Contact Forms. Everyone wants them on their website. It seems like quite a standard component that anybody should know about like the back of their hand. But it’s not true.
Often in business we get too bogged down by the numbers and forget the actual value of speaking with our customers and prospects. I’m not just talking about sending the quarterly customer satisfaction survey, I’m talking about undertaking full qualitative user testing and research to fully understand your customers.
There is some confusion about what the overall objective of the onboarding process should be. Many view onboarding as an opportunity to get new users up and running. However, I prefer to think of it as laying the foundation for a long-term relationship with your brand or application.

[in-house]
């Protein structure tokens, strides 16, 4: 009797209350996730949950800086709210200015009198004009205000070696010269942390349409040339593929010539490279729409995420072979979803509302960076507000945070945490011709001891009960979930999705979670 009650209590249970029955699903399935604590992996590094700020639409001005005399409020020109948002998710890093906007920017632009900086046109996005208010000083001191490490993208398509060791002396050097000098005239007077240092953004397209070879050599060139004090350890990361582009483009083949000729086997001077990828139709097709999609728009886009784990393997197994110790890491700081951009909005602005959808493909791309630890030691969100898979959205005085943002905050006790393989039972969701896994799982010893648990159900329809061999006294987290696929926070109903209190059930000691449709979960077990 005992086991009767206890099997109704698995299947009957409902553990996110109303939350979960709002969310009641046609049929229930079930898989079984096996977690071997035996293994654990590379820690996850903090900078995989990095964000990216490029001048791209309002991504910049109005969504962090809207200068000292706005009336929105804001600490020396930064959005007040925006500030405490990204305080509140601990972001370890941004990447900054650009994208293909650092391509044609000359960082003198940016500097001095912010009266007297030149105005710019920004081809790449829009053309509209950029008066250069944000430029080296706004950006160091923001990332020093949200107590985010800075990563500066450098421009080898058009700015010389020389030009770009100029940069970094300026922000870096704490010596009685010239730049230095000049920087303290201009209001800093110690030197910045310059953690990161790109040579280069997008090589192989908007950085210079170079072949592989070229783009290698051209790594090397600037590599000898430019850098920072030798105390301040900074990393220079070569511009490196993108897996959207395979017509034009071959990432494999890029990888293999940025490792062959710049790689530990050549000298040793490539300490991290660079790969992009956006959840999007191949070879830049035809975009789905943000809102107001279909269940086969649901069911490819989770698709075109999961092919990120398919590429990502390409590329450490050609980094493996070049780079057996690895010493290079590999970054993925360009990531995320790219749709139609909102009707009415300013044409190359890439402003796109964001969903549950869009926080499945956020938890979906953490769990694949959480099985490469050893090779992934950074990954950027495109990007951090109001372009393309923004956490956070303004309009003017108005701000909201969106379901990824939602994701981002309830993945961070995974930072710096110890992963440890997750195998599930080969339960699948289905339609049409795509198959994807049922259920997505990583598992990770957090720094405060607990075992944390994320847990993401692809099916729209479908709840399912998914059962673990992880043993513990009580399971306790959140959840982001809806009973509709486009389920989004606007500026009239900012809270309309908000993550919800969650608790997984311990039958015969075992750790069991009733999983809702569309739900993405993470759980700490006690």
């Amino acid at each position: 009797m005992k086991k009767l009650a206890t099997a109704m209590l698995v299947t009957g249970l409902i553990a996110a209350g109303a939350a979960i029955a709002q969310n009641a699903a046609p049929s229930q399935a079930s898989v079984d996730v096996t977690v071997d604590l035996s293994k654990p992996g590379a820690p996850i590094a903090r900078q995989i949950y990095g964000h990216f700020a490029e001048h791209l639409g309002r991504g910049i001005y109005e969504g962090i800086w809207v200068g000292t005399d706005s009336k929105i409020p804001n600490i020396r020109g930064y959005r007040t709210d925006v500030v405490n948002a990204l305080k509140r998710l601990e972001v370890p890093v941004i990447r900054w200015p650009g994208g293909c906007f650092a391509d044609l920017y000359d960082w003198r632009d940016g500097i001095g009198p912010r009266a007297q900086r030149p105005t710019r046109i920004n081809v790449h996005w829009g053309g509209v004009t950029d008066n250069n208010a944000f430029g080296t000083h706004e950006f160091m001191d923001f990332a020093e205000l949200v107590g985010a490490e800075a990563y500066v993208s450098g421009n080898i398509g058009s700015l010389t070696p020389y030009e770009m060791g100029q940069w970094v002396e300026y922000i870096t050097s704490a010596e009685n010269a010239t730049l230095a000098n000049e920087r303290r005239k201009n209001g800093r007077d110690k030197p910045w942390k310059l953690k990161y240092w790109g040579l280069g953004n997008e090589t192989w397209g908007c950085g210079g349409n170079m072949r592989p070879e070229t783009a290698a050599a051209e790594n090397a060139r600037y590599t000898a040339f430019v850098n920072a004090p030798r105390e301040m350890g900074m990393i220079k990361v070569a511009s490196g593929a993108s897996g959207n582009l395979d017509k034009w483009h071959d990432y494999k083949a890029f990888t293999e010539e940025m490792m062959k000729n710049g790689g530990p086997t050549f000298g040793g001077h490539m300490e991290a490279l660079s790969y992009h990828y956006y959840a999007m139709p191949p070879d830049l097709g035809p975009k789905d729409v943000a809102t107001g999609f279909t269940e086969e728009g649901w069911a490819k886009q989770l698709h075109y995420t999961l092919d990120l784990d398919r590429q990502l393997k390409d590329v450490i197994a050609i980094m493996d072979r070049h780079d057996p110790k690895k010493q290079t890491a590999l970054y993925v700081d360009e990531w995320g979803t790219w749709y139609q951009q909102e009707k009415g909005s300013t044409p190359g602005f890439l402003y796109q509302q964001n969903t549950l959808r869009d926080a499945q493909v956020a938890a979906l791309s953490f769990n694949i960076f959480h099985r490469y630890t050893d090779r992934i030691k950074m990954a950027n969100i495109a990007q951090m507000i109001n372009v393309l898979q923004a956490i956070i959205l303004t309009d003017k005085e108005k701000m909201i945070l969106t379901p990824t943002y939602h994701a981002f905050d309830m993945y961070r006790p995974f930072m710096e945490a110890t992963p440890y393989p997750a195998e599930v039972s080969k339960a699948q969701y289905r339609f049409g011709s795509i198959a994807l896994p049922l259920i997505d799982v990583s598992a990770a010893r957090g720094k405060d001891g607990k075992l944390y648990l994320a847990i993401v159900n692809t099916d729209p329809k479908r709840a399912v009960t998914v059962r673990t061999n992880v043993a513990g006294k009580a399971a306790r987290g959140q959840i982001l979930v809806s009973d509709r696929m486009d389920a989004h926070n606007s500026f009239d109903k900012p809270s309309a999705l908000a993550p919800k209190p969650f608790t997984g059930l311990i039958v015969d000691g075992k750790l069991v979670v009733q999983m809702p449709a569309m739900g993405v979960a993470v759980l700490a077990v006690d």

Lack of “product/market fit” is one of the key reasons for start-up failures. Despite initial success, businesses fail to be sustainable. One way to escape this is to get everyone involved and get back to experience-based design.
In April of 1969, work began on what would one day be the internet. Back then, it was known as ARPAnet, and it existed for the scientists of the US Government’s Advanced Research Projects Agency.
One person’s killer UX is another’s UX killer. Why not copy the killer user experience of a famous site in your industry? The short answer? You’re not them.
Personalization seems like the logical endpoint of data-driven marketing. If we can present our users with an experience that’s tailored to their interests, that should be better for them and better for us.
Building strong relationships and connecting with customers encourages faster growth. Everyone knows this, right? Why, then, are so many people putting so much focus on acquisition and neglecting to keep current customers happy?
At the risk of stating the obvious, nobody likes spam. In fact, the Internet’s collective hatred of all things spam has given birth what Wired recently called “a veritable cottage industry of ad blockers.”